Our local guide, Ray, is very knowledgeable on this beautiful country he calls home. G Adventures has given back so much to the people of Peru and in turn, Peru is thriving from tourism. Although this is a slower time of year, almost all tours are booked full with G Adventures for the next couple of months.
As part of the tour, we were taken to two different projects that G Adventures have been a part of: a women’s weaving initiative and a Peruvian restaurant set in the Sacred Valley that opened in March. I’m thankful that we selected “G” as our guide. Can’t imagine doing all this on my own. I feel safe and the inclusions have been great.
Altitude was a little bit of an issue on our first day touring Pisac. Mainly I noticed I was out of breath after walking a short distance uphill. Sometimes, I felt a little disoriented and Kathy mentioned that was common when you travel from sea level to 3700m high. Thankfully, I wasn’t the only one. It’s a great bonding experience for the wonderful group of people we are travelling with to exchange stories about how nauseous we all felt that first day! As our days go on, I’ve acclimatized and I’m feeling a lot better.
Tomorrow we start our hike to Machu Picchu. Wish me luck!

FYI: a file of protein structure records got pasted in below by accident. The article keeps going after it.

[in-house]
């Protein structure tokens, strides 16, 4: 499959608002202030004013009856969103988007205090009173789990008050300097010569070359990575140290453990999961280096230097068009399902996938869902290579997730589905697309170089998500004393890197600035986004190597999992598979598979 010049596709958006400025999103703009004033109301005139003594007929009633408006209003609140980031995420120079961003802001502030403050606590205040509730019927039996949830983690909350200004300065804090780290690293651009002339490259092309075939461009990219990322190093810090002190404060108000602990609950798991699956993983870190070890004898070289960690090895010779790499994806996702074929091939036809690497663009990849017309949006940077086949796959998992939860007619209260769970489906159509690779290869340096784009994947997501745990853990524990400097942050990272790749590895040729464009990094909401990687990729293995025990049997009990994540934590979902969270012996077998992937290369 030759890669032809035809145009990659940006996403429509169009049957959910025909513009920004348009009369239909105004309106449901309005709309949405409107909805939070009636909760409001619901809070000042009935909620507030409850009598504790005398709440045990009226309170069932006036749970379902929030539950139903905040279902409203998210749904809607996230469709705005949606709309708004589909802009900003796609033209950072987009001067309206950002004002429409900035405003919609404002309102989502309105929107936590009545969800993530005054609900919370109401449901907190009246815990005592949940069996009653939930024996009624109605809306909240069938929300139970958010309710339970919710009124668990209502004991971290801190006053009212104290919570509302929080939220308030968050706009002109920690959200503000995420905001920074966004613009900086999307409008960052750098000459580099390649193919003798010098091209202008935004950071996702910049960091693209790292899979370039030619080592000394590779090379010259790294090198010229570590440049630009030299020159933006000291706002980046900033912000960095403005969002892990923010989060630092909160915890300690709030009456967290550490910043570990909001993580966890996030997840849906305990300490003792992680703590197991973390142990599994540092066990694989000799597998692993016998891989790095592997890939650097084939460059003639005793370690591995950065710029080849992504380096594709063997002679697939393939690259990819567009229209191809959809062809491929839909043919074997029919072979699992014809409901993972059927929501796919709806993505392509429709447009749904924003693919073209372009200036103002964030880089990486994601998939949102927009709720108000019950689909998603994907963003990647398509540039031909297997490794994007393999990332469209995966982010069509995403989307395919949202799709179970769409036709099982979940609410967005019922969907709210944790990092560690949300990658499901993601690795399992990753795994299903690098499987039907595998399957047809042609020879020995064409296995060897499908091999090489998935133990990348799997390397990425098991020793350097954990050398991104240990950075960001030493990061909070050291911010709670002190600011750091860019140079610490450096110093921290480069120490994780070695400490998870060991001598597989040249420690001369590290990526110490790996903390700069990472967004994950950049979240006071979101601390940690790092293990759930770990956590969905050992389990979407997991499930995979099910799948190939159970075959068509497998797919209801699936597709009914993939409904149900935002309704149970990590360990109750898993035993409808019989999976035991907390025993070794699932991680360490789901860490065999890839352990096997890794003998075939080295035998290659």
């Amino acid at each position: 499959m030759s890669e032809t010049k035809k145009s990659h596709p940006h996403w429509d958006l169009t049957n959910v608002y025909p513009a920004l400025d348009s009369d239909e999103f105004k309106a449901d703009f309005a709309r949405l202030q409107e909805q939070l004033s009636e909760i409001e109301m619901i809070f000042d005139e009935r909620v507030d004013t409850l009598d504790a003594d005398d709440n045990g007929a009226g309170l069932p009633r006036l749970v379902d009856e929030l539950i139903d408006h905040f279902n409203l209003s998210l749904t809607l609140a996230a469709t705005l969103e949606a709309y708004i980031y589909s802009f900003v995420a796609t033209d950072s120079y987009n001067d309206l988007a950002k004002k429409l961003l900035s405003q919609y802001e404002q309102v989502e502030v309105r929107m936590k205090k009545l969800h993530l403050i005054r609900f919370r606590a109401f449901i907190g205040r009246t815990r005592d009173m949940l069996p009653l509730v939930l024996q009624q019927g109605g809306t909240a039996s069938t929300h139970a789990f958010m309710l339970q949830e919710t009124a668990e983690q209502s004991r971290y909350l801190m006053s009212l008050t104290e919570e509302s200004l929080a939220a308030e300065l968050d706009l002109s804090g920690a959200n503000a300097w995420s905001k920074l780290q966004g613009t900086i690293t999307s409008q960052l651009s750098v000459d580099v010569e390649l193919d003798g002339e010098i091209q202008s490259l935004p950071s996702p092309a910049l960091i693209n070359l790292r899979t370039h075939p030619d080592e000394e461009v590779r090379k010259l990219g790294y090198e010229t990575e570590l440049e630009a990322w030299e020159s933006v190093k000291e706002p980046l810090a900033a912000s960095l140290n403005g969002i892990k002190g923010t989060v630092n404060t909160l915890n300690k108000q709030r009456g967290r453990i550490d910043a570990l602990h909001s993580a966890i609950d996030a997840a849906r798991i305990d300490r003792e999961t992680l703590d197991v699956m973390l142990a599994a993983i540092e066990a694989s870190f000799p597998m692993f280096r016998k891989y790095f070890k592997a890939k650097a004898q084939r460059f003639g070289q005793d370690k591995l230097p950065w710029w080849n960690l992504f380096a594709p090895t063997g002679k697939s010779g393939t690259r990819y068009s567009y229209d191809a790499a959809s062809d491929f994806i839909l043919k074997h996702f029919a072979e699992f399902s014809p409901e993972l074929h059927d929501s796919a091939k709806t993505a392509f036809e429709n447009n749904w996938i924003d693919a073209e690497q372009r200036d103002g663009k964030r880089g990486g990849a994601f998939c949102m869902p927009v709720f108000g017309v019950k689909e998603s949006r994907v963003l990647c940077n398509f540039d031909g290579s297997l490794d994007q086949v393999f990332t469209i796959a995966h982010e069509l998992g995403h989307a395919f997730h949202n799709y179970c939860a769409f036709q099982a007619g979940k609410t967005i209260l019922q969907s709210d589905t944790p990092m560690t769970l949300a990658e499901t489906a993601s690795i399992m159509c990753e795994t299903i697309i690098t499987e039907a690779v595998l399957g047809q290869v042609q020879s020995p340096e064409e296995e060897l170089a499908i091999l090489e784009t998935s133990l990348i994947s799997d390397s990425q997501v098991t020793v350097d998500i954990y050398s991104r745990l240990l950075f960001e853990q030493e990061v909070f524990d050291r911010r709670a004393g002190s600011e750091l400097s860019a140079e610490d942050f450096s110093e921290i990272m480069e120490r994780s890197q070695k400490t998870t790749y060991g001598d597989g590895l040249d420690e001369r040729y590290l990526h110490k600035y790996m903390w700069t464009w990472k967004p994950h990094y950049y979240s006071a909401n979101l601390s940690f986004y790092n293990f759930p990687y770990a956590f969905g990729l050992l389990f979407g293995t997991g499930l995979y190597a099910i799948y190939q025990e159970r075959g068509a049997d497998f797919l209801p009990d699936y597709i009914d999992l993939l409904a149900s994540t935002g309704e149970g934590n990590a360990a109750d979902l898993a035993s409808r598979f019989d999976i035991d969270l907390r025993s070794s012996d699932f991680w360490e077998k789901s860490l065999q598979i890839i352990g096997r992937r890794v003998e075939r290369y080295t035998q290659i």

My first visit to South America has left a new found taste for adventure! So begins our G Adventure trip through Peru with our 1 day trek to Machu Picchu.
We arrived a day ahead to spend our first day touring Lima. The city itself is massive with about 13 million people living in the city and surrounding areas. First impressions left me feeling like I was back in Mexico.
We spent the first couple nights in the tourist friendly beach town of Miraflores, which is about 30 minutes away from the airport. Everywhere you look there are tourist walking around, lots of shops and restaurants. Our hotel, Hotel San Agustin, is small but is just off the main drag and location is great.
Day 1 was about seeing as much of Lima as we could. We hopped in a cab in front of our hotel to Centro Lima where you can find the main square, the Presidential Palace and St Francis Church. The cab cost $25 Peruvian Soles which works out to be $10USD and it took about 20 minutes to get there. I was most excited to see St Francis and tour the Catacombs below ($7 Sol – 1 hour tour). The crypt is home to about 25,000 deceased Franciscan beginning in the early 1800s. It’s exactly what you except… super creepy, but you can’t look away. The amount of skulls and bones left me feeling very uneasy and I stayed tight to the group for fear one of these power outages that I heard so much about would happen right then and there. Thankfully that didn’t occur.
That evening we had the opportunity to meet our group at the orientation provided by our G Adventures Tour Guide, Katy. There are 14 of us and the majority of us are Canadians or Aussies. I think the biggest thing we took away from the orientation is the importance of water to combat altitude sickness. Katy is from Cuzco and says a trick they suggest is to drink pop. Apparently the sugar helps. I’ve heard so many different suggestions but I’m willing to try anything to avoid being “that girl”…
Right now, I’m flying over the snow capped Andes on my way to Cuzco with my group. Looking forward to getting to know our group and checking out Pisac tomorrow!